Posted 10.07.17 by admin
Dermatology research in the North East and North Cumbria improves treatment and services for people in our region
We oversee research that deals with diseases that affect the skin, hair and nails. There are between two and three thousand recognised conditions in dermatology, and it is estimated that about half of the population in the UK are affected by at least one of these conditions each year. In addition, dermatology has medical, paediatric and surgical aspects, so most dermatologists are surgeons, as well as physicians. As a result we support a wide range of research studies; this could be anything from acne, athlete’s foot and eczema, to psoriasis, shingles and skin cancer.
We also take the lead on research studies relating to wounds such as venous ulcers and pressure ulcers.
Skin problems are also one of the commonest reasons for people to visit their general practitioner, so it is a very important issue in primary care. In addition, many dermatologists lead the organisation and delivery of skin cancer services, treating approximately three-quarters of all skin cancers. Understandably then, within the dermatology research portfolio there are considerable overlaps with other specialty areas. Where this occurs, we work closely with our colleagues from across the Network to deliver high quality dermatology research.
The Dermatology Specialty Group is led by Professor Nick Reynolds, University of Newcastle, recognised as one of the leading academic dermatology departments in the UK. Membership of the Specialty Group comprises research active dermatologists from all Trust within the region delivering dermatology services.
One of our main strengths of dermatology research in the North East and North Cumbria has been the interaction between clinical investigation and laboratory science. This has resulted in research discoveries being translated into improvements in patient care.
We will soon have a list of all the studies currently underway in the North East and North Cumbria on this page. To find out more about current dermatology studies here and across the country you can view a list on the NIHR Clinical Research Network Portfolio Database.
Because the skin acts as a barrier to the outside world, we work closely with colleagues and partners to understand the skin’s responses to environmental signals. This includes drugs, chemicals, foreign antigens and ultraviolet radiation). You can get more details on the Newcastle Biomedicine website .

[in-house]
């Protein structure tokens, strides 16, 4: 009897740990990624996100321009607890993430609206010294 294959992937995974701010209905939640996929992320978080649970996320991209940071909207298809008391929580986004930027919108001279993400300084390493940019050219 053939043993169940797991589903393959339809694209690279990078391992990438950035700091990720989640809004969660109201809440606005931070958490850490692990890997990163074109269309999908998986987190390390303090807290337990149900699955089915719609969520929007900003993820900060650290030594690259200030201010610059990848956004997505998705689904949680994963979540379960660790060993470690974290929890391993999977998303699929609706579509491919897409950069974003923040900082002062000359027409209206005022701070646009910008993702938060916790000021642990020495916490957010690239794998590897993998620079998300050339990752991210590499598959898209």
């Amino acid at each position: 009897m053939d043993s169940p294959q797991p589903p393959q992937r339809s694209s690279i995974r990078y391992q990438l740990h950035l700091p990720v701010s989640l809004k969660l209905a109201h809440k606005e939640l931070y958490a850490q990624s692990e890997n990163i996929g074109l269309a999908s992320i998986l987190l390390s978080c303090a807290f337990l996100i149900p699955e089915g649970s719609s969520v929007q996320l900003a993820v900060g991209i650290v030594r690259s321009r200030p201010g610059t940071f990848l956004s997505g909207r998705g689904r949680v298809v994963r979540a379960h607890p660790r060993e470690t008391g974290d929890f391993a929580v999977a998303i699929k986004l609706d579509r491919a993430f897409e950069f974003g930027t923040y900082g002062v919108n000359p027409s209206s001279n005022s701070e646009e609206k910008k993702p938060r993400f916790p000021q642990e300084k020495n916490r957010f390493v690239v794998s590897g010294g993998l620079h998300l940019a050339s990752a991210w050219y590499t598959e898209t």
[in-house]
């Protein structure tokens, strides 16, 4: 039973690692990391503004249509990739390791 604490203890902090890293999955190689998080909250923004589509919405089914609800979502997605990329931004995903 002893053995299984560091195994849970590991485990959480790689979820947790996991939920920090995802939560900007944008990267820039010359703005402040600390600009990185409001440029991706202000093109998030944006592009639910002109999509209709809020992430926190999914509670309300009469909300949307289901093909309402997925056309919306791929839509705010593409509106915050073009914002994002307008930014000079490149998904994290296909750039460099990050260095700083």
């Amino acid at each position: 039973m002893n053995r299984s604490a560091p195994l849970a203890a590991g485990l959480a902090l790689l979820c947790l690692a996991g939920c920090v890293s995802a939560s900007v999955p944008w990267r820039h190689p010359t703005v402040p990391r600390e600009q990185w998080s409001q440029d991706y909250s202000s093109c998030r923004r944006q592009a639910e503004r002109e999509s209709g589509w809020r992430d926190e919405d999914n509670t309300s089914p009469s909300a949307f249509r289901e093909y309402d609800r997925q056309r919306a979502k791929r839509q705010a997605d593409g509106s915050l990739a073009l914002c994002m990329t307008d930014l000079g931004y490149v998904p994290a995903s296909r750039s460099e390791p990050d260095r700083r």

Treatments for atopic eczema – Ultraviolet B (UVB)
Around 2% of adults in the UK have ‘atopic eczema’, with approximately 15% of them having moderate-to-severe eczema that usually lasts for a prolonged time. The treatment options for patients with refractory atopic eczema that isn’t adequately controlled by creams and ointments, are limited.
Our research team led a trial of 69 adult patients with moderate-to-severe atopic eczema. The trial compared different forms of ultraviolet treatment (delivered through special cabinets in the dermatology department). Patients attended twice a week for 12 weeks. ‘Narrowband ultraviolet B’ was compared to ‘broadband ultraviolet A’ light (as used in commercial sunbeds), and visible-light. It was the first randomised controlled trial of narrowband UVB phototherapy for atopic eczema, and its results were published in the Lancet . Narrowband UVB was demonstrated to be an effective treatment for atopic eczema. The benefits were maintained for several months after the therapy ended, and this type of treatment has been adopted into widespread clinical practice across the UK. This work has also been incorporated into national and international guidelines on the management of atopic eczema.
Ultraviolet B treatment is not suitable or convenient for all patients. Dr Meggitt and Prof Reynolds therefore led a regional trial of a systemic (tablet) treatment with azathioprine, in adult patients with moderate-to-severe atopic eczema. It was the first ‘parallel-group randomised controlled’ trial of azathioprine for atopic eczema, and the first trial for a dermatological condition where dosing was tailored to patients based on the ability of their body to use the drug. The results were published in the Lancet . The drug significantly improved symptoms in patients and disease activity reduced by more than one third in the drug-treated group. Improvements in disease activity were matched by improvements in patients’ symptoms and quality of life scores. This research has had widespread impact across the NHS for the benefit of patients. Azathioprine has been adopted widely in the UK as a treatment for refractory atopic eczema, and is now the most popular choice of drug in tablet form. This research has also been incorporated into national and international treatment guidelines for atopic eczema.
Leading dermatology academic and Honorary Consultant Dermatologist, Newcastle upon Tyne Hospitals NHS Foundation Trust consultant
Consultant dermatologist at County Durham and Darlington NHS Foundation Trust and Associate Clinical Lecturer at Newcastle University
Select a trial from the list below to find out more about what it’s all about and how you can get involved in helping others.
This study aims to compare two types of phototherapy for patients with hand eczema.
This project aims to evaluate the ability of a new ointment to treat an inherited skin tumour condition.
Modifying the drinking behaviour of patients in a meaningful way.
Find out about clinical trials taking part right here in the North East and North Cumbria
Don’t take it from us. We have real people from our region telling you about their clinical trial experience
Here you can register your interest in clinical trials and start making a difference today
Posted 10.07.17 by admin
Posted 31.03.17 by admin